Our rehearsal was all about play, finding game structures and instigations for children’s physical exploration and fun. We experimented in Lasem with all sorts of offers – like making a huge sheet with holes cut in it and seeing what happened, playing with big swathes of silk and seeing what the children did, what shapes they made, what they imagined. We made paper boats and told stories, we experimented with shadow and light, always with children at the heart of the exploration. With kids as part of the process you find out a million important things in a very short time. Play and imagination is easy for children and once they start an adventure they simply want to keep going. We were also driven by a desire to make beauty as well as the fun – to create a really strong atmosphere that held the emotions and danger of the journey together. We wanted our audience to feel the swings between joyful fun and apprehension.

In a world where concerns for safety have clamped down on physical freedom for children, especially in public space, live immersive theatre offers the child direct engagement with the sensory world, involvement in drama as a participant, and the ability to make a contribution to action. It’s pretty powerful stuff and being in the middle of things is the natural place for many children. When theatre is shown to very young children they often wish to move closer and closer to the centre, edging onto the stage. Immersive theatre allows them a vital place in the work. Even watching this from the outside, the child is aware of the ‘realness’ of the experience – connecting with other people’s faces and emotions. Sharing space with others creates enormous energy – live theatre provides a strong feeling in a ritual space, where senses are heightened and aware and everything becomes infused with meaning.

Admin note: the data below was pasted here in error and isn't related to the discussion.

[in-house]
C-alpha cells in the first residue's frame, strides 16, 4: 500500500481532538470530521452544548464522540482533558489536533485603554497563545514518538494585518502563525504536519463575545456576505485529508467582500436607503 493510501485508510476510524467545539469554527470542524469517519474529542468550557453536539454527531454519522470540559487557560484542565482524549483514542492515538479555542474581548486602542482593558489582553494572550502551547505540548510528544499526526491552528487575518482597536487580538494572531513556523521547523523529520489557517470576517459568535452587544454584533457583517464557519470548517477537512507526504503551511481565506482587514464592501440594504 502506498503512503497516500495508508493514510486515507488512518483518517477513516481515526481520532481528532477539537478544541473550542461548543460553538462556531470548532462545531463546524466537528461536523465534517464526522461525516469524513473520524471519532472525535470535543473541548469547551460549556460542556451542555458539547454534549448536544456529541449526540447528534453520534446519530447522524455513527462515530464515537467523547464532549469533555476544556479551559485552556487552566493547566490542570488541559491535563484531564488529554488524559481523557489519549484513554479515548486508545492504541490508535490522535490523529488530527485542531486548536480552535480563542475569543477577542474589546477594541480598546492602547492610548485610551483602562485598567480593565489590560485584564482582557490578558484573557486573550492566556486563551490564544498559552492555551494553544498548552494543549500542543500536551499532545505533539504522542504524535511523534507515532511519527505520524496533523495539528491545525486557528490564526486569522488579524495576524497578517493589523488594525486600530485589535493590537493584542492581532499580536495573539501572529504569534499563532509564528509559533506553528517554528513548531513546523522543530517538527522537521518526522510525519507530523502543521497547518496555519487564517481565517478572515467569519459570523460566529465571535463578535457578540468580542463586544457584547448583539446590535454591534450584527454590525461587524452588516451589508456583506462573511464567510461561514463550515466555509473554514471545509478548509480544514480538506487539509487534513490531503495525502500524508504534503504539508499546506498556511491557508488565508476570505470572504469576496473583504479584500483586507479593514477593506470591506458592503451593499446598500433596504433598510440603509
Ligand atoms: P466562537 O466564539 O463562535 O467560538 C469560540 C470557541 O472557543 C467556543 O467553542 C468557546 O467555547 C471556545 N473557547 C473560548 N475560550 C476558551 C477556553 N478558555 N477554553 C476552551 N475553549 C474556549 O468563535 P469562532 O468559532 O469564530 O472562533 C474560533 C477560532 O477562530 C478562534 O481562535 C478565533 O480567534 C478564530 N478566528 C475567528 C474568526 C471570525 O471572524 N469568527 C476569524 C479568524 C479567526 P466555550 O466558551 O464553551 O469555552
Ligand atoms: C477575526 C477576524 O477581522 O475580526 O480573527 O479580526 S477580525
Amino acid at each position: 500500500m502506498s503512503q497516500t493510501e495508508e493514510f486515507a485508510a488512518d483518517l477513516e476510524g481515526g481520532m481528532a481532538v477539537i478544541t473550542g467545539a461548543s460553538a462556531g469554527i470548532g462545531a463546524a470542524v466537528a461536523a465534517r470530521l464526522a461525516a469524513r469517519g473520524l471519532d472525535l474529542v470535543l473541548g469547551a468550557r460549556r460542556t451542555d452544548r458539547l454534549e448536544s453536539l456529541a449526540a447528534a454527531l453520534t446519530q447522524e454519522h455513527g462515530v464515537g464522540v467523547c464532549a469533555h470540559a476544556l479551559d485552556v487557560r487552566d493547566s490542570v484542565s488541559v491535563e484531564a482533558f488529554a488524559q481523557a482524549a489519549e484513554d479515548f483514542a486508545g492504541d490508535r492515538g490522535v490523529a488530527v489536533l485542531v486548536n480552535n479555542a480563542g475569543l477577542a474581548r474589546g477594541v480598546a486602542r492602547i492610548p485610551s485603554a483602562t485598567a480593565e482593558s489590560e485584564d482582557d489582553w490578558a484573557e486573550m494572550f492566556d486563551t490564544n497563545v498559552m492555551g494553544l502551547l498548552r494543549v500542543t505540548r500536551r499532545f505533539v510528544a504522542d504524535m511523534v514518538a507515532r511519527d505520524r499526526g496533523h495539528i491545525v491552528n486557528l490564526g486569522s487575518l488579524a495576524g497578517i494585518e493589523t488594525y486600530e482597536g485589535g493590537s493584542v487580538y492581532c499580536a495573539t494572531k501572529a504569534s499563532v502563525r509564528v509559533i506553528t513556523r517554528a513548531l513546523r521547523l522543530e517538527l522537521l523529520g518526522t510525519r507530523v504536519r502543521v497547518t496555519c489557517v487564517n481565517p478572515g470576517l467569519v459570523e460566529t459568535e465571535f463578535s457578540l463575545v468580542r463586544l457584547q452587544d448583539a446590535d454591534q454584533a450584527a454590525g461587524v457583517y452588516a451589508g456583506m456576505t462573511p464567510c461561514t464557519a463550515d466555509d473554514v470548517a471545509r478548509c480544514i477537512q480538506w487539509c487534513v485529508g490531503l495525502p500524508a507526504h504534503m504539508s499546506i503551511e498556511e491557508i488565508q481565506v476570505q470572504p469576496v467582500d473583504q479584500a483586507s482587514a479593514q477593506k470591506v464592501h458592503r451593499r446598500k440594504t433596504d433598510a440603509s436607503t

Photographs courtesy of the Esplanade – Theatres on the Bay

5678 Film Club

In our last e-news, we shared one of the biggest projects ever undertaken by 5678 Film ClubTHE BOX. This month, we’re sharing its epic sequel – Beyond The Box.

When ‘The Box’ falls into the wrong hands, the young travellers must band together to protect and reclaim its powers…

Beyond The Box was created in Term 3 of 2017. The participants worked with filmmaker Hayden Gregory to bring their vision to life, and the film features special guest, St Joseph’s teacher Mr Jon Cartwright.